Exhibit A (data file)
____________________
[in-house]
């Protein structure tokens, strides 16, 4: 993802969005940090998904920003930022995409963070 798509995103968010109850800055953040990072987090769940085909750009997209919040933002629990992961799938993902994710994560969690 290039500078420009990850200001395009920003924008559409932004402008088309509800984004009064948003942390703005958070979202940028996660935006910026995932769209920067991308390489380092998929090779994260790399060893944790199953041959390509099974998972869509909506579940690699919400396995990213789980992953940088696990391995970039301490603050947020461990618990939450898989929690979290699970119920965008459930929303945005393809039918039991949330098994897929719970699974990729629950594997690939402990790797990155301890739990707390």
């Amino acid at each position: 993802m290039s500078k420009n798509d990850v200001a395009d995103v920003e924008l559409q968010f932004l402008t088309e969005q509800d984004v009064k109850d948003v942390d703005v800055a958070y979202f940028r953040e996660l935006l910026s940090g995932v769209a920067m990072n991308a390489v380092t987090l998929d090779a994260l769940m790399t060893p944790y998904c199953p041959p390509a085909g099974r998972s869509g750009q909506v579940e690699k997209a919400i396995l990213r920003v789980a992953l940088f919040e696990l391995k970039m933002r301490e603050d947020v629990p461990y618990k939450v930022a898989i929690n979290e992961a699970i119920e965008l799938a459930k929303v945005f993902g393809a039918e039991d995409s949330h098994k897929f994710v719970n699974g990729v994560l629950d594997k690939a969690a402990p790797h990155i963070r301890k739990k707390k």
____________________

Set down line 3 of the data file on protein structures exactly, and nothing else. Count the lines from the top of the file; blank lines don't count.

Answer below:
């Amino acid at each position: 993802m290039s500078k420009n798509d990850v200001a395009d995103v920003e924008l559409q968010f932004l402008t088309e969005q509800d984004v009064k109850d948003v942390d703005v800055a958070y979202f940028r953040e996660l935006l910026s940090g995932v769209a920067m990072n991308a390489v380092t987090l998929d090779a994260l769940m790399t060893p944790y998904c199953p041959p390509a085909g099974r998972s869509g750009q909506v579940e690699k997209a919400i396995l990213r920003v789980a992953l940088f919040e696990l391995k970039m933002r301490e603050d947020v629990p461990y618990k939450v930022a898989i929690n979290e992961a699970i119920e965008l799938a459930k929303v945005f993902g393809a039918e039991d995409s949330h098994k897929f994710v719970n699974g990729v994560l629950d594997k690939a969690a402990p790797h990155i963070r301890k739990k707390k």